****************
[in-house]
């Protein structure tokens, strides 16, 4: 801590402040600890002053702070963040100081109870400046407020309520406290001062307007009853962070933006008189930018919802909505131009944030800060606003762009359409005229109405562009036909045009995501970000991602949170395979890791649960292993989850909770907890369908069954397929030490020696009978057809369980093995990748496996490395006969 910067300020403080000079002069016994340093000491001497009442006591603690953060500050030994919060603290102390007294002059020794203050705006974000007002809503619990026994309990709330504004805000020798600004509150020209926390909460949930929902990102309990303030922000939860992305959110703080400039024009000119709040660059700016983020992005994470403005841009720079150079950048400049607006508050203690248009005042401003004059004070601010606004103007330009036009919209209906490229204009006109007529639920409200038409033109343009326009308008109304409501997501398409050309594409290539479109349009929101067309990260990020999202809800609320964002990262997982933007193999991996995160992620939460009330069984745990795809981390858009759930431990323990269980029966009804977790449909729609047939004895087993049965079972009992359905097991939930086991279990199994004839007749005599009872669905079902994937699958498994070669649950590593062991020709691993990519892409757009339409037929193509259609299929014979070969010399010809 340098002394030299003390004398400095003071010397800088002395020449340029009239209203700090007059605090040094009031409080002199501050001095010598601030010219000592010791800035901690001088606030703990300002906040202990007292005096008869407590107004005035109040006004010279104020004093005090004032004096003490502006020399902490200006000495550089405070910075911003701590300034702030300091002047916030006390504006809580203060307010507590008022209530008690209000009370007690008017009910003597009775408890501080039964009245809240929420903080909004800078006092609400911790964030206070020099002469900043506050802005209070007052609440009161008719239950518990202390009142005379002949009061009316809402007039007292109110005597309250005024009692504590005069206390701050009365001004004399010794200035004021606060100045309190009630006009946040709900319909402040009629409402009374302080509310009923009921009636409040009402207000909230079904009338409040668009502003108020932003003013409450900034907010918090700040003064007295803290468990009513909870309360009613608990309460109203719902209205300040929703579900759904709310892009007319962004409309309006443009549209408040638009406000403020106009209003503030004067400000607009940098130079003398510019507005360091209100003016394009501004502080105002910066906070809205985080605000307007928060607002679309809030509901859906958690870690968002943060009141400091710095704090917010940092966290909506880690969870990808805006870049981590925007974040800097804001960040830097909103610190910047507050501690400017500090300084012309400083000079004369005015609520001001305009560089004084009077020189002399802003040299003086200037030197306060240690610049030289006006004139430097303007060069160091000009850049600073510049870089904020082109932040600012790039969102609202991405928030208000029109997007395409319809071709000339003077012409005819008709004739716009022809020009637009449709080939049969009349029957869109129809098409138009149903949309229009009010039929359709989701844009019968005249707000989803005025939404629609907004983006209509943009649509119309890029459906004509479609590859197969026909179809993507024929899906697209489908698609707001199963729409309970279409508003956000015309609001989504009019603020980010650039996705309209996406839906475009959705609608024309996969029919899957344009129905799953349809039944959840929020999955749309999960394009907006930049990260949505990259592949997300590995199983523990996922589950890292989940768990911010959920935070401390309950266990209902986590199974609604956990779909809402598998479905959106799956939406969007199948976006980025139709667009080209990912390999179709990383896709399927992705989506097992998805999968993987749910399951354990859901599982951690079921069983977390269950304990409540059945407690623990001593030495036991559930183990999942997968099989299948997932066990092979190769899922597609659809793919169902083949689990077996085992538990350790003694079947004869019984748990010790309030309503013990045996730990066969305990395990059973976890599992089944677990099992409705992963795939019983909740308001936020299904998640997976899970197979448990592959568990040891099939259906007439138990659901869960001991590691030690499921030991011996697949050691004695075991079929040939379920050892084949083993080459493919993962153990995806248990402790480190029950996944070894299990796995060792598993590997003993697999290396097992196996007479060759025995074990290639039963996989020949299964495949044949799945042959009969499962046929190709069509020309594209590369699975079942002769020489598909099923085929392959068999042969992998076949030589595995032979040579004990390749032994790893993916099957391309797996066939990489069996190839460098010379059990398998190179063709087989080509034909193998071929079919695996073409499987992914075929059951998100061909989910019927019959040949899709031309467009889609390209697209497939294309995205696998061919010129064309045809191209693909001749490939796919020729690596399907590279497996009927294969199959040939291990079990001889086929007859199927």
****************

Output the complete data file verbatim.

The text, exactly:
[in-house]
């Protein structure tokens, strides 16, 4: 801590402040600890002053702070963040100081109870400046407020309520406290001062307007009853962070933006008189930018919802909505131009944030800060606003762009359409005229109405562009036909045009995501970000991602949170395979890791649960292993989850909770907890369908069954397929030490020696009978057809369980093995990748496996490395006969 910067300020403080000079002069016994340093000491001497009442006591603690953060500050030994919060603290102390007294002059020794203050705006974000007002809503619990026994309990709330504004805000020798600004509150020209926390909460949930929902990102309990303030922000939860992305959110703080400039024009000119709040660059700016983020992005994470403005841009720079150079950048400049607006508050203690248009005042401003004059004070601010606004103007330009036009919209209906490229204009006109007529639920409200038409033109343009326009308008109304409501997501398409050309594409290539479109349009929101067309990260990020999202809800609320964002990262997982933007193999991996995160992620939460009330069984745990795809981390858009759930431990323990269980029966009804977790449909729609047939004895087993049965079972009992359905097991939930086991279990199994004839007749005599009872669905079902994937699958498994070669649950590593062991020709691993990519892409757009339409037929193509259609299929014979070969010399010809 340098002394030299003390004398400095003071010397800088002395020449340029009239209203700090007059605090040094009031409080002199501050001095010598601030010219000592010791800035901690001088606030703990300002906040202990007292005096008869407590107004005035109040006004010279104020004093005090004032004096003490502006020399902490200006000495550089405070910075911003701590300034702030300091002047916030006390504006809580203060307010507590008022209530008690209000009370007690008017009910003597009775408890501080039964009245809240929420903080909004800078006092609400911790964030206070020099002469900043506050802005209070007052609440009161008719239950518990202390009142005379002949009061009316809402007039007292109110005597309250005024009692504590005069206390701050009365001004004399010794200035004021606060100045309190009630006009946040709900319909402040009629409402009374302080509310009923009921009636409040009402207000909230079904009338409040668009502003108020932003003013409450900034907010918090700040003064007295803290468990009513909870309360009613608990309460109203719902209205300040929703579900759904709310892009007319962004409309309006443009549209408040638009406000403020106009209003503030004067400000607009940098130079003398510019507005360091209100003016394009501004502080105002910066906070809205985080605000307007928060607002679309809030509901859906958690870690968002943060009141400091710095704090917010940092966290909506880690969870990808805006870049981590925007974040800097804001960040830097909103610190910047507050501690400017500090300084012309400083000079004369005015609520001001305009560089004084009077020189002399802003040299003086200037030197306060240690610049030289006006004139430097303007060069160091000009850049600073510049870089904020082109932040600012790039969102609202991405928030208000029109997007395409319809071709000339003077012409005819008709004739716009022809020009637009449709080939049969009349029957869109129809098409138009149903949309229009009010039929359709989701844009019968005249707000989803005025939404629609907004983006209509943009649509119309890029459906004509479609590859197969026909179809993507024929899906697209489908698609707001199963729409309970279409508003956000015309609001989504009019603020980010650039996705309209996406839906475009959705609608024309996969029919899957344009129905799953349809039944959840929020999955749309999960394009907006930049990260949505990259592949997300590995199983523990996922589950890292989940768990911010959920935070401390309950266990209902986590199974609604956990779909809402598998479905959106799956939406969007199948976006980025139709667009080209990912390999179709990383896709399927992705989506097992998805999968993987749910399951354990859901599982951690079921069983977390269950304990409540059945407690623990001593030495036991559930183990999942997968099989299948997932066990092979190769899922597609659809793919169902083949689990077996085992538990350790003694079947004869019984748990010790309030309503013990045996730990066969305990395990059973976890599992089944677990099992409705992963795939019983909740308001936020299904998640997976899970197979448990592959568990040891099939259906007439138990659901869960001991590691030690499921030991011996697949050691004695075991079929040939379920050892084949083993080459493919993962153990995806248990402790480190029950996944070894299990796995060792598993590997003993697999290396097992196996007479060759025995074990290639039963996989020949299964495949044949799945042959009969499962046929190709069509020309594209590369699975079942002769020489598909099923085929392959068999042969992998076949030589595995032979040579004990390749032994790893993916099957391309797996066939990489069996190839460098010379059990398998190179063709087989080509034909193998071929079919695996073409499987992914075929059951998100061909989910019927019959040949899709031309467009889609390209697209497939294309995205696998061919010129064309045809191209693909001749490939796919020729690596399907590279497996009927294969199959040939291990079990001889086929007859199927």